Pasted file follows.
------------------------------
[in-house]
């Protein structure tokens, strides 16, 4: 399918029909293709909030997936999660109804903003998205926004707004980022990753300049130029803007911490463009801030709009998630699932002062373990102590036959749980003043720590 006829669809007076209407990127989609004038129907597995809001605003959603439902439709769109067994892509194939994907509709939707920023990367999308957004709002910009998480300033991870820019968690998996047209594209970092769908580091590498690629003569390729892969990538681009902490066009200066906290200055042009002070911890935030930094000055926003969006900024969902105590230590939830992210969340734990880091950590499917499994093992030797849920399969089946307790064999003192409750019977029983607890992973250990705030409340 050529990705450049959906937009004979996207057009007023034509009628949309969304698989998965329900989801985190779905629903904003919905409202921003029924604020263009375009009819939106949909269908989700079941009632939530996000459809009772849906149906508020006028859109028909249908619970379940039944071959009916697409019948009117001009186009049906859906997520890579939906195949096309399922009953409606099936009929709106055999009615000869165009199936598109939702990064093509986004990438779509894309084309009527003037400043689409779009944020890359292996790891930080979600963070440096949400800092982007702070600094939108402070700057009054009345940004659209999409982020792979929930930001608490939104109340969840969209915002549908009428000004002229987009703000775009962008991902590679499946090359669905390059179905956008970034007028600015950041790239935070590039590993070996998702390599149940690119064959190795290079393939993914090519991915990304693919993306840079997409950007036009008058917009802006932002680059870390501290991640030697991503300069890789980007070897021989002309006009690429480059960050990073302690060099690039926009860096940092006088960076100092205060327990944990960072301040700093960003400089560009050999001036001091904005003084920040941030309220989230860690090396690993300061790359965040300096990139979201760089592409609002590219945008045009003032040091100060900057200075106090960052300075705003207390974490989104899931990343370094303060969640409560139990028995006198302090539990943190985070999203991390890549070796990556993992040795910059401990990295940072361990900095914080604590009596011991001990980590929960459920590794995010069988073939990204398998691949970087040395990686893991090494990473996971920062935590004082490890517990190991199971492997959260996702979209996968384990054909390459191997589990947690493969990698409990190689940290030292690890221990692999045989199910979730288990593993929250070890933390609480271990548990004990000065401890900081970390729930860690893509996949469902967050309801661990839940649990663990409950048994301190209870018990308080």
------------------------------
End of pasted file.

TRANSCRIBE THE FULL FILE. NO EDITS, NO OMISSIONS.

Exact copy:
[in-house]
């Protein structure tokens, strides 16, 4: 399918029909293709909030997936999660109804903003998205926004707004980022990753300049130029803007911490463009801030709009998630699932002062373990102590036959749980003043720590 006829669809007076209407990127989609004038129907597995809001605003959603439902439709769109067994892509194939994907509709939707920023990367999308957004709002910009998480300033991870820019968690998996047209594209970092769908580091590498690629003569390729892969990538681009902490066009200066906290200055042009002070911890935030930094000055926003969006900024969902105590230590939830992210969340734990880091950590499917499994093992030797849920399969089946307790064999003192409750019977029983607890992973250990705030409340 050529990705450049959906937009004979996207057009007023034509009628949309969304698989998965329900989801985190779905629903904003919905409202921003029924604020263009375009009819939106949909269908989700079941009632939530996000459809009772849906149906508020006028859109028909249908619970379940039944071959009916697409019948009117001009186009049906859906997520890579939906195949096309399922009953409606099936009929709106055999009615000869165009199936598109939702990064093509986004990438779509894309084309009527003037400043689409779009944020890359292996790891930080979600963070440096949400800092982007702070600094939108402070700057009054009345940004659209999409982020792979929930930001608490939104109340969840969209915002549908009428000004002229987009703000775009962008991902590679499946090359669905390059179905956008970034007028600015950041790239935070590039590993070996998702390599149940690119064959190795290079393939993914090519991915990304693919993306840079997409950007036009008058917009802006932002680059870390501290991640030697991503300069890789980007070897021989002309006009690429480059960050990073302690060099690039926009860096940092006088960076100092205060327990944990960072301040700093960003400089560009050999001036001091904005003084920040941030309220989230860690090396690993300061790359965040300096990139979201760089592409609002590219945008045009003032040091100060900057200075106090960052300075705003207390974490989104899931990343370094303060969640409560139990028995006198302090539990943190985070999203991390890549070796990556993992040795910059401990990295940072361990900095914080604590009596011991001990980590929960459920590794995010069988073939990204398998691949970087040395990686893991090494990473996971920062935590004082490890517990190991199971492997959260996702979209996968384990054909390459191997589990947690493969990698409990190689940290030292690890221990692999045989199910979730288990593993929250070890933390609480271990548990004990000065401890900081970390729930860690893509996949469902967050309801661990839940649990663990409950048994301190209870018990308080």